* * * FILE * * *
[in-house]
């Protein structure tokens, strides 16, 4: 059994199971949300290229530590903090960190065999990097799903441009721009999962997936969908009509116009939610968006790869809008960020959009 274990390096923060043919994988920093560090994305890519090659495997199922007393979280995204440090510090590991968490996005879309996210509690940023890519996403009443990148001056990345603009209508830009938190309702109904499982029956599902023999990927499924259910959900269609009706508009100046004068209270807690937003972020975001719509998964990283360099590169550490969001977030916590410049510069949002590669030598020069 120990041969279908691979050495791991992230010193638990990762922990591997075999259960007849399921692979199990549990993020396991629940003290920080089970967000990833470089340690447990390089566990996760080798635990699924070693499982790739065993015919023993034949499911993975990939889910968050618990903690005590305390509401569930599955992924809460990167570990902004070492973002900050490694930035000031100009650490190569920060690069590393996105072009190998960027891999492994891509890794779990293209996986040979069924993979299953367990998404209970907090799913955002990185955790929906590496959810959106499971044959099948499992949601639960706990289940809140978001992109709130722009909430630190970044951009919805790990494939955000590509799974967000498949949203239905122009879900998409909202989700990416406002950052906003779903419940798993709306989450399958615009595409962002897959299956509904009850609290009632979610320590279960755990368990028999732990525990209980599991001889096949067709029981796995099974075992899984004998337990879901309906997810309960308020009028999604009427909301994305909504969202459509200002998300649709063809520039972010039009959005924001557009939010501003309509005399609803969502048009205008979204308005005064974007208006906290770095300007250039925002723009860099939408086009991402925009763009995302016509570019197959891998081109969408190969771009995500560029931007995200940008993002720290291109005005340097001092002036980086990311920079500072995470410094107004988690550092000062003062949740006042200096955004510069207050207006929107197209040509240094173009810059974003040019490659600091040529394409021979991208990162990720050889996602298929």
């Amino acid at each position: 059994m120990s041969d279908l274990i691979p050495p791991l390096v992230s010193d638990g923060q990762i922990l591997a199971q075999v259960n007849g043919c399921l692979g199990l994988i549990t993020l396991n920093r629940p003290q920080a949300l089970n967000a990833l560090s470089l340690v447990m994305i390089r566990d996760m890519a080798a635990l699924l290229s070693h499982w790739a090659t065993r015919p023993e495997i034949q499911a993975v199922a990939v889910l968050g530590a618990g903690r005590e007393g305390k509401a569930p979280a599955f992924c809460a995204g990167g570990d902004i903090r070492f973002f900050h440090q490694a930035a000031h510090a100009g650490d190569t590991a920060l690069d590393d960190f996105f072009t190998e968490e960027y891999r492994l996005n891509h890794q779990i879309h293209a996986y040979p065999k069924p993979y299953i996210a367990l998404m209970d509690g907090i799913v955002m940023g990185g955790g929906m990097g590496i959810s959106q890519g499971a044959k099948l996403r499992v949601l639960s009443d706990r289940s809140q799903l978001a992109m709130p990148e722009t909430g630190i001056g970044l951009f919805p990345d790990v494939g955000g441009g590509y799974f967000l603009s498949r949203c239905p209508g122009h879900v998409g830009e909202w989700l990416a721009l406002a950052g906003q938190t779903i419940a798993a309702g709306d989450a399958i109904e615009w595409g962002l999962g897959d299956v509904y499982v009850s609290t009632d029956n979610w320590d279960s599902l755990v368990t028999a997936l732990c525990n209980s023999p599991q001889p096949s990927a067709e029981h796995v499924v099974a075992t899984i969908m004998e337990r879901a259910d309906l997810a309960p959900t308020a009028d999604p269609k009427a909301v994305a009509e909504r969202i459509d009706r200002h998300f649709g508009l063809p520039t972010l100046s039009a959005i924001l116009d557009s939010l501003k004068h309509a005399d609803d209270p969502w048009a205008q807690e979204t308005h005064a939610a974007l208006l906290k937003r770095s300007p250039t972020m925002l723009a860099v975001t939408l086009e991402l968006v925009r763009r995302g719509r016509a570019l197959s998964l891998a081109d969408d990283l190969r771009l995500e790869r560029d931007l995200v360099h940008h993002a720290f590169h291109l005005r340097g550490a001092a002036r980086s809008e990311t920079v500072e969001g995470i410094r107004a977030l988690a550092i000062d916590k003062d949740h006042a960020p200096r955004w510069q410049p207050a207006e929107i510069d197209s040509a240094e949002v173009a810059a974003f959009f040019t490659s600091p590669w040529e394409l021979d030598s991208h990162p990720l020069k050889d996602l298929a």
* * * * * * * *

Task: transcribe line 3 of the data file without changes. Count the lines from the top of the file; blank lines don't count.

């Amino acid at each position: 059994m120990s041969d279908l274990i691979p050495p791991l390096v992230s010193d638990g923060q990762i922990l591997a199971q075999v259960n007849g043919c399921l692979g199990l994988i549990t993020l396991n920093r629940p003290q920080a949300l089970n967000a990833l560090s470089l340690v447990m994305i390089r566990d996760m890519a080798a635990l699924l290229s070693h499982w790739a090659t065993r015919p023993e495997i034949q499911a993975v199922a990939v889910l968050g530590a618990g903690r005590e007393g305390k509401a569930p979280a599955f992924c809460a995204g990167g570990d902004i903090r070492f973002f900050h440090q490694a930035a000031h510090a100009g650490d190569t590991a920060l690069d590393d960190f996105f072009t190998e968490e960027y891999r492994l996005n891509h890794q779990i879309h293209a996986y040979p065999k069924p993979y299953i996210a367990l998404m209970d509690g907090i799913v955002m940023g990185g955790g929906m990097g590496i959810s959106q890519g499971a044959k099948l996403r499992v949601l639960s009443d706990r289940s809140q799903l978001a992109m709130p990148e722009t909430g630190i001056g970044l951009f919805p990345d790990v494939g955000g441009g590509y799974f967000l603009s498949r949203c239905p209508g122009h879900v998409g830009e909202w989700l990416a721009l406002a950052g906003q938190t779903i419940a798993a309702g709306d989450a399958i109904e615009w595409g962002l999962g897959d299956v509904y499982v009850s609290t009632d029956n979610w320590d279960s599902l755990v368990t028999a997936l732990c525990n209980s023999p599991q001889p096949s990927a067709e029981h796995v499924v099974a075992t899984i969908m004998e337990r879901a259910d309906l997810a309960p959900t308020a009028d999604p269609k009427a909301v994305a009509e909504r969202i459509d009706r200002h998300f649709g508009l063809p520039t972010l100046s039009a959005i924001l116009d557009s939010l501003k004068h309509a005399d609803d209270p969502w048009a205008q807690e979204t308005h005064a939610a974007l208006l906290k937003r770095s300007p250039t972020m925002l723009a860099v975001t939408l086009e991402l968006v925009r763009r995302g719509r016509a570019l197959s998964l891998a081109d969408d990283l190969r771009l995500e790869r560029d931007l995200v360099h940008h993002a720290f590169h291109l005005r340097g550490a001092a002036r980086s809008e990311t920079v500072e969001g995470i410094r107004a977030l988690a550092i000062d916590k003062d949740h006042a960020p200096r955004w510069q410049p207050a207006e929107i510069d197209s040509a240094e949002v173009a810059a974003f959009f040019t490659s600091p590669w040529e394409l021979d030598s991208h990162p990720l020069k050889d996602l298929a």